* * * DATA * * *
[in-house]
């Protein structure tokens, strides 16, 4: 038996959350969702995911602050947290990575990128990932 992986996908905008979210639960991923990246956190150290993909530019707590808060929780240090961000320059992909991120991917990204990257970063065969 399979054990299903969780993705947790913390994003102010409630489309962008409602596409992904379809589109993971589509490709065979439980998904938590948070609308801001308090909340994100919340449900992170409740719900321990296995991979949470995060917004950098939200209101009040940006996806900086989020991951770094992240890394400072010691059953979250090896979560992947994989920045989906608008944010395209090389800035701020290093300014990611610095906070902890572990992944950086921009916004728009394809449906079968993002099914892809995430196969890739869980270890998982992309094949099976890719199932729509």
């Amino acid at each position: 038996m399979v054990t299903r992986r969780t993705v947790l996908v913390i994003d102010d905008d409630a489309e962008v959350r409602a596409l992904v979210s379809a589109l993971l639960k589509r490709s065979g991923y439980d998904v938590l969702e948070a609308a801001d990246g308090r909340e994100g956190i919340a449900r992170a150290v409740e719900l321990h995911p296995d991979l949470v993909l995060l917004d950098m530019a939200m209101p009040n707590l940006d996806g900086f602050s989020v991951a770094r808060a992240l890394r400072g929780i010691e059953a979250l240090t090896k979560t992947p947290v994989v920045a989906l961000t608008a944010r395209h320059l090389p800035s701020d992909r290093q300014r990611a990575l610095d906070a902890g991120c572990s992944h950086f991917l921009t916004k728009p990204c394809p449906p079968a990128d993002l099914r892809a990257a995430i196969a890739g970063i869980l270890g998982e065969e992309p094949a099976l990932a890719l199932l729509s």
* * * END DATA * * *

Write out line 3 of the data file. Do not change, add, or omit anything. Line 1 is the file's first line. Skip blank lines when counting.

């Amino acid at each position: 038996m399979v054990t299903r992986r969780t993705v947790l996908v913390i994003d102010d905008d409630a489309e962008v959350r409602a596409l992904v979210s379809a589109l993971l639960k589509r490709s065979g991923y439980d998904v938590l969702e948070a609308a801001d990246g308090r909340e994100g956190i919340a449900r992170a150290v409740e719900l321990h995911p296995d991979l949470v993909l995060l917004d950098m530019a939200m209101p009040n707590l940006d996806g900086f602050s989020v991951a770094r808060a992240l890394r400072g929780i010691e059953a979250l240090t090896k979560t992947p947290v994989v920045a989906l961000t608008a944010r395209h320059l090389p800035s701020d992909r290093q300014r990611a990575l610095d906070a902890g991120c572990s992944h950086f991917l921009t916004k728009p990204c394809p449906p079968a990128d993002l099914r892809a990257a995430i196969a890739g970063i869980l270890g998982e065969e992309p094949a099976l990932a890719l199932l729509s």